Chimpanzees walk on the knuckles of their hands and soles of their feet. This is called "knuckle walking." They not only walk this way, but they can also walk bipedal (like how we walk.) A chimpanzee would walk bipedal if he or she wanted to see over tall grass or was carrying something. Although chimpanzees spend most of their time on ground, they are also expert climbers. Chimpanzees can branchiate when they are in trees.
Although chimpanzees spend most of their time on the ground, but they sleep in trees. Sleeping in trees helps protect the chimpanzees from predators. They make nests of vegetation woven into a mattress. They are made at the fork of a tree, about nine to twelve feet from the ground. This provides a good bed where they can sleep at night. One chimpanzee or a mother and child usually occupies a nest. Rarely, there will be three (mother and two children.)
Chimpanzees are socially advanced beings. Food is shared about fifty percent of the time that it is asked for. One amazing fact is that chimpanzees make and use tools to make life easier. For example, a chimpanzee may crush leaves and use them as a sponge to get water out of a hollow tree. Another is "fishing" for termites with a twig. After Jane Goodall observed this she sent a letter to Louis Leakey (anthropologist; discovered "Lucy"). He sent back a famous telegram that stated, "Now we must redefine tool, redefine man, or accept chimpanzees as humans!"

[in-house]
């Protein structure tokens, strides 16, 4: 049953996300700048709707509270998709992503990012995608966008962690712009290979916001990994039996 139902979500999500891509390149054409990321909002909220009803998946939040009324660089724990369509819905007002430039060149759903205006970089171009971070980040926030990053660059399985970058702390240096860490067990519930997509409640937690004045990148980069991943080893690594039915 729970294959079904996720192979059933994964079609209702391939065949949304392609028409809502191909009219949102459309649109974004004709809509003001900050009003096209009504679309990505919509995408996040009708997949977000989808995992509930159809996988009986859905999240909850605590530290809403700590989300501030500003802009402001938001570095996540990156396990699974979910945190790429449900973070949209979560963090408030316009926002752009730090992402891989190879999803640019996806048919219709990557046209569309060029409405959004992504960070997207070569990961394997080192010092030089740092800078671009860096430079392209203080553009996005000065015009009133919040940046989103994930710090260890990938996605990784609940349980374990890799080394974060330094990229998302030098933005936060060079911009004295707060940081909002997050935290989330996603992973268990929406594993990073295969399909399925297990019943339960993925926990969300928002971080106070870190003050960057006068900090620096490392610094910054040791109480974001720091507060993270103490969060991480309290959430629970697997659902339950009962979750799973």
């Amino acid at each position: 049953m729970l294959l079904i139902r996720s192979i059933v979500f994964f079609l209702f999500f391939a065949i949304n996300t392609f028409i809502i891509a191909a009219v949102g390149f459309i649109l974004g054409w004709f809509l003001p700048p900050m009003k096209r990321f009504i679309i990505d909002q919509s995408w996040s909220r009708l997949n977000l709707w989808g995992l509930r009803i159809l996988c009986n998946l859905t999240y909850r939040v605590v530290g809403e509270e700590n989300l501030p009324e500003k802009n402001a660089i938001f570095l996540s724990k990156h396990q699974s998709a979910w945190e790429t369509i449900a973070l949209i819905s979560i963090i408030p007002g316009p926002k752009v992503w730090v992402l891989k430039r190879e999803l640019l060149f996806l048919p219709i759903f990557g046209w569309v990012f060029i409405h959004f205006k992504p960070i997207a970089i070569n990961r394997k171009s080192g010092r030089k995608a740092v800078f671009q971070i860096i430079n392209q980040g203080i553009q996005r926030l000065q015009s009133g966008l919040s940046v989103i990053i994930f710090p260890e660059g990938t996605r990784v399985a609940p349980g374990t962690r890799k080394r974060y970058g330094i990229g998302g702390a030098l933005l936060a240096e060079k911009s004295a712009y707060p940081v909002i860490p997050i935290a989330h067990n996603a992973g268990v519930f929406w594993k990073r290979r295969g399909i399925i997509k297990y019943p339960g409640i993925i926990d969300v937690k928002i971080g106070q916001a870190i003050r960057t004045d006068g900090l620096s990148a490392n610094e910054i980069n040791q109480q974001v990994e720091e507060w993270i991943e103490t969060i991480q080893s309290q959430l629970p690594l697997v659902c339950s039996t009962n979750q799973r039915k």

The chimpanzees at the North Carolina Zoo do not have a real termite mound, but there is a fake one for representation in their enclosure. The zookeepers simulate the interior of the termite mound by placing a board with Dixie cups on it inside the mound. The cups are filled with honey, mustard, or yogurt. The chimpanzees are given a stick to use to dip and get the contents of the cups.